Quantifiable in vivo imaging biomarkers of retinal regeneration by photoreceptor cell transplantation

Ying V. Liu, Simrat K. Sodhi, Gilbert Xue, Derek Teng, Dzhalal Agakishiev, Minda M. McNally, Sarah Harris-Bookman, Caitlin McBride, Gregory J. Konar, Mandeep S. Singh

Research output: Contribution to journalArticlepeer-review

Abstract

Purpose: Short-term improvements in retinal anatomy are known to occur in preclinical models of photoreceptor transplantation. However, correlative changes over the long term are poorly understood. We aimed to develop a quantifiable imaging biomarker grading scheme, using noninvasive multimodal confocal scanning laser ophthal-moscopy (cSLO) imaging, to enable serial evaluation of photoreceptor transplantation over the long term. Methods: Photoreceptor cell suspensions or sheets from rhodopsin-green fluores-cent protein mice were transplanted subretinally, into either NOD.CB17-Prkdcscid /J or C3H/HeJ-Pde6brd1 mice. Multimodal cSLO imaging was performed serially for up to three months after transplantation. Imaging biomarkers were scored, and a grade was defined for each eye by integrating the scores. Image grades were correlated with immunohis-tochemistry (IHC) data. Results: Multimodal imaging enabled the extraction of quantitative imaging biomark-ers including graft size, GFP intensity, graft length, on-target graft placement, intra-graft lamination, hemorrhage, retinal atrophy, and periretinal proliferation. Migration of transplanted material was observed. Changes in biomarker scores and grades were detected in 14/16 and 7/16 eyes, respectively. A high correlation was found between image grades and IHC parameters. Conclusions: Serial evaluation of multiple imaging biomarkers, when integrated into a per-eye grading scheme, enabled comprehensive tracking of longitudinal changes in photoreceptor cell grafts over time. The application of systematic multimodal in vivo imaging could be useful in increasing the efficiency of preclinical retinal cell transplantation studies in rodents and other animal models. Translational Relevance: By allowing longitudinal evaluation of the same animal over time, and providing quantifiable biomarkers, non-invasive multimodal imaging improves the efficiency of retinal transplantation studies in animal models. Such assays will facilitate the development of cell therapy for retinal diseases.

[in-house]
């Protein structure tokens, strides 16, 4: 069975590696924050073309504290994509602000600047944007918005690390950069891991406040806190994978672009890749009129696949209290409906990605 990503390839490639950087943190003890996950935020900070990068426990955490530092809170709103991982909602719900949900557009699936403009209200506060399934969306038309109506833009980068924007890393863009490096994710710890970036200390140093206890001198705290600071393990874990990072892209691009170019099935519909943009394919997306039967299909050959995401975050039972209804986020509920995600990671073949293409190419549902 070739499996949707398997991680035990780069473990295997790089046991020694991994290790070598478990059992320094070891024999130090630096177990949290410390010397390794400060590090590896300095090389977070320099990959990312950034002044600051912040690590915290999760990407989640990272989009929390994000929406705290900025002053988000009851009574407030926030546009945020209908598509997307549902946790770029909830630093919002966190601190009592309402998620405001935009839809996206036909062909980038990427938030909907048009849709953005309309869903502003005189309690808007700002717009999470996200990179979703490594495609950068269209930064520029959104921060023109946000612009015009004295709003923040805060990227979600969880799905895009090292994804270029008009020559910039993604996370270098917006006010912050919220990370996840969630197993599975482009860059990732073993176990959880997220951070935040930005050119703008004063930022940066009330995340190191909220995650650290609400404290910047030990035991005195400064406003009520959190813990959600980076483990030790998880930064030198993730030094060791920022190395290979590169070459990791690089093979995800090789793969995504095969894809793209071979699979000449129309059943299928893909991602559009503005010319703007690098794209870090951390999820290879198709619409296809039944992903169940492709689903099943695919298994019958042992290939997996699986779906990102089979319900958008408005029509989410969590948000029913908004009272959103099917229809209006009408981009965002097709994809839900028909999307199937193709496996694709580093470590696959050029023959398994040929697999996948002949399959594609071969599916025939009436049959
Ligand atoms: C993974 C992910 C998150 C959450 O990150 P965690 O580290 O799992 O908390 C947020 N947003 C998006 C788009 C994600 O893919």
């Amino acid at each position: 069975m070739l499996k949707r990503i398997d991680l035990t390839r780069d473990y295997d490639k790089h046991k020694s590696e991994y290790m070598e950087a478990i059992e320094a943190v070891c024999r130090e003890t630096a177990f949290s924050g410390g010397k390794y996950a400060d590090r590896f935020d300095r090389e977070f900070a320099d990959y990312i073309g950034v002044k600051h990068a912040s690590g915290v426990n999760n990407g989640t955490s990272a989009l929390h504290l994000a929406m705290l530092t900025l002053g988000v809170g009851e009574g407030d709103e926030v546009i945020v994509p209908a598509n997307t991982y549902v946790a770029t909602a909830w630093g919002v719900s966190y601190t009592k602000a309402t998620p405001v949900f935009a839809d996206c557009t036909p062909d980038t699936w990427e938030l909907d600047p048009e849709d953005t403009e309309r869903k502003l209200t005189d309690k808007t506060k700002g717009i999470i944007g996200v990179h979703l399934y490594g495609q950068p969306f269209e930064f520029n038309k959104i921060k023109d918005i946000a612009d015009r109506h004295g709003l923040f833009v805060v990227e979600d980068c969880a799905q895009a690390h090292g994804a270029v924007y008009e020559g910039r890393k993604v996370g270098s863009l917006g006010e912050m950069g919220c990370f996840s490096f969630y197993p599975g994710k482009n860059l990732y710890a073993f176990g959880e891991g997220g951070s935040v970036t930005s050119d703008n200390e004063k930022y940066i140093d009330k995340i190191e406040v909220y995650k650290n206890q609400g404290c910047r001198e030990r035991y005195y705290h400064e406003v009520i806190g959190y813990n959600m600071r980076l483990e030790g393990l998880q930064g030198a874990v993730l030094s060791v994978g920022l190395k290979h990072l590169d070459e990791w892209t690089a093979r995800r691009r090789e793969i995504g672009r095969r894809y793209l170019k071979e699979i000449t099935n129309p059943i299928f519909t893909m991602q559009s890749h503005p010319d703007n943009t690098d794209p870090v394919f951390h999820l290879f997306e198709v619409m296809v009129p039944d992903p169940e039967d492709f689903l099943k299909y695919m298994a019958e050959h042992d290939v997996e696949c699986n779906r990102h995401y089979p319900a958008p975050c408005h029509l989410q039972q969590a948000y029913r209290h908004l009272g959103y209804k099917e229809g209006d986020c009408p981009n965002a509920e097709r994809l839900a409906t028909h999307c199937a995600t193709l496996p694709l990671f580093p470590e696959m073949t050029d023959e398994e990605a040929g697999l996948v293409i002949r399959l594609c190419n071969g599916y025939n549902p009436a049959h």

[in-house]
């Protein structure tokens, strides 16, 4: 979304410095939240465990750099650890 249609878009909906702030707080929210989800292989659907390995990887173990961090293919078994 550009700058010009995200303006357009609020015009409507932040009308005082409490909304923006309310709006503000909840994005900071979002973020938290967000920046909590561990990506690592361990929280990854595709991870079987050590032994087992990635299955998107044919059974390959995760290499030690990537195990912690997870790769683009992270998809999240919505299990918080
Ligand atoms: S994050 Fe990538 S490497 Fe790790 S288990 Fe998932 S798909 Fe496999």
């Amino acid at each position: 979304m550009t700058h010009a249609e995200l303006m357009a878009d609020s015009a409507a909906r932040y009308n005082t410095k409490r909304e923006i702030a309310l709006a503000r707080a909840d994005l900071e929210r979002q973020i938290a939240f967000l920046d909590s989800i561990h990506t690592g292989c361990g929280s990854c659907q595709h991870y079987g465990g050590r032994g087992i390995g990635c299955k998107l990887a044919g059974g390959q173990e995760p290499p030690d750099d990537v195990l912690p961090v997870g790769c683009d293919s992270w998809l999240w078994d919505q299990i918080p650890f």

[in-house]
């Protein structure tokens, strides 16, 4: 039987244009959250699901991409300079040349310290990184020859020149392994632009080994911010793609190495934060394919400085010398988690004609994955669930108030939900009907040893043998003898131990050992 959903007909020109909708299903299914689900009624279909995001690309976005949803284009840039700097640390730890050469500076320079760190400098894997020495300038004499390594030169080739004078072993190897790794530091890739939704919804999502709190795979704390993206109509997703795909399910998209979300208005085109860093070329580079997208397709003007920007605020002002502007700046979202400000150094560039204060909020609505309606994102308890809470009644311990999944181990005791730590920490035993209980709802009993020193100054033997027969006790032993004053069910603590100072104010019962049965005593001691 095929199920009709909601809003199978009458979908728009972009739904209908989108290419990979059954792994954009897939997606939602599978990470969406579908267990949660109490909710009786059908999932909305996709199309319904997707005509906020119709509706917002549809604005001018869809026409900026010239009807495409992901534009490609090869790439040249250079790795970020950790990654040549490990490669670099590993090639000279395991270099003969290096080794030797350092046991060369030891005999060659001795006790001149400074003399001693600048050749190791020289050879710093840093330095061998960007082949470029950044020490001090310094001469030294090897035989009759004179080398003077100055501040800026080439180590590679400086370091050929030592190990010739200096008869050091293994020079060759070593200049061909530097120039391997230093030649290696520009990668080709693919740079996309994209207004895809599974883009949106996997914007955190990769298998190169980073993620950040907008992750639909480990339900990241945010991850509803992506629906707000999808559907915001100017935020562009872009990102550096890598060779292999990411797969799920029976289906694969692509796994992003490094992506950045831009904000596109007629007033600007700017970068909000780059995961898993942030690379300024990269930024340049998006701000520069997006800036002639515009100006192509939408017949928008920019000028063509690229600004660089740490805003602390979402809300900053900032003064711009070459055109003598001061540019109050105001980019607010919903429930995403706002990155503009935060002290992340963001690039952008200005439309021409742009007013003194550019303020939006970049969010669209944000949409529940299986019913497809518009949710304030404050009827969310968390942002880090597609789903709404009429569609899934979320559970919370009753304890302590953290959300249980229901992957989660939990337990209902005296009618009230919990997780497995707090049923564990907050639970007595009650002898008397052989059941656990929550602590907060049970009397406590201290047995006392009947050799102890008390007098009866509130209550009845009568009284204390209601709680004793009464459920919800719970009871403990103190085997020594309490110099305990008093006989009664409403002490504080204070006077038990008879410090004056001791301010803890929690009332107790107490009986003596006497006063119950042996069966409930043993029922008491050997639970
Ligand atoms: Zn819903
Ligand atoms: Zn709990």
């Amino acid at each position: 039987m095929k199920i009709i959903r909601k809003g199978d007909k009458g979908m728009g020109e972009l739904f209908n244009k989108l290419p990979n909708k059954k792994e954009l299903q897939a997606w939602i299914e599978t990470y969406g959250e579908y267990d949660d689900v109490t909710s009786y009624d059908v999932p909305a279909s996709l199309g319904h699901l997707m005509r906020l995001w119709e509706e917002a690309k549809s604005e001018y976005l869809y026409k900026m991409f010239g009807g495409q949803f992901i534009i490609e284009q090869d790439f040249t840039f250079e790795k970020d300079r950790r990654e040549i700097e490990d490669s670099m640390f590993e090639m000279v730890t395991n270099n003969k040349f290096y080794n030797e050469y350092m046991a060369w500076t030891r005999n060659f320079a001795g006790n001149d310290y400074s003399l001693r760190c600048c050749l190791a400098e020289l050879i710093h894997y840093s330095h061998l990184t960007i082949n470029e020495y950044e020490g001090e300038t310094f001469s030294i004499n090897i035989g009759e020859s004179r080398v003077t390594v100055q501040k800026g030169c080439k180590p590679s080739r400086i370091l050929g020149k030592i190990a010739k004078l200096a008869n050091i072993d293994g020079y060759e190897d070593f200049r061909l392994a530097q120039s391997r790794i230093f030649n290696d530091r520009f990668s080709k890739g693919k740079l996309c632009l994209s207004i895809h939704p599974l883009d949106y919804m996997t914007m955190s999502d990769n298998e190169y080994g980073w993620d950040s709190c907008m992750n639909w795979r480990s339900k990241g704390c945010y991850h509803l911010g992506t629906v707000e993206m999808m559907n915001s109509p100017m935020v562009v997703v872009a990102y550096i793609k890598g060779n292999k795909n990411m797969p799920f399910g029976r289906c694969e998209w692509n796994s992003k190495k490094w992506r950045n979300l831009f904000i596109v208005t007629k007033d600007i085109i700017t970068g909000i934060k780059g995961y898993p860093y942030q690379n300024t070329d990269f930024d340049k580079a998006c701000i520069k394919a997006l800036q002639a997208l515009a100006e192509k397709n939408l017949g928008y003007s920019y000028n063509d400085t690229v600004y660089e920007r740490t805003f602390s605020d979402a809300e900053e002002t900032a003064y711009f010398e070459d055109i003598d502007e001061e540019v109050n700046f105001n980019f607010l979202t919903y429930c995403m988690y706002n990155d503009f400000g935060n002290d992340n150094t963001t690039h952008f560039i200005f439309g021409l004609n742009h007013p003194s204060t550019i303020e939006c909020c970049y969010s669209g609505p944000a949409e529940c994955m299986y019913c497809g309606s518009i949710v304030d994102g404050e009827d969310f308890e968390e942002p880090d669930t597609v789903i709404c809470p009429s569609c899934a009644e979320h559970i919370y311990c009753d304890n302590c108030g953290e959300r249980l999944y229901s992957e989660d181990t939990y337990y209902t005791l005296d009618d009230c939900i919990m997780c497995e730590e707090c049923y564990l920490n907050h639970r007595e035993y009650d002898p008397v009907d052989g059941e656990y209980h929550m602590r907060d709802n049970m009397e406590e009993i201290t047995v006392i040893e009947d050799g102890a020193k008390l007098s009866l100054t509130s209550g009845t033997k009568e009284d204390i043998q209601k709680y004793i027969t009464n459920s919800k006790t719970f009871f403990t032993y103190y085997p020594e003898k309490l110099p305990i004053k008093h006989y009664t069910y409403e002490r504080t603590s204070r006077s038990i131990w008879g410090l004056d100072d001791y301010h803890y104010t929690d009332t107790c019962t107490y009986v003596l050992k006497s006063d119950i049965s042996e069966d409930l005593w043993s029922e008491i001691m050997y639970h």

Original languageEnglish (US)
Article number5
JournalTranslational Vision Science and Technology
Volume9
Issue number7
DOIs
StatePublished - Jun 2020

Keywords

  • Age-related macular degeneration
  • Confocal scanning laser ophthalmoscopy
  • Degenerative retinal diseases
  • Photoreceptor cell
  • Retinal organoid
  • Stem cell therapy
  • Xenotransplantation

ASJC Scopus subject areas

  • Biomedical Engineering
  • Ophthalmology

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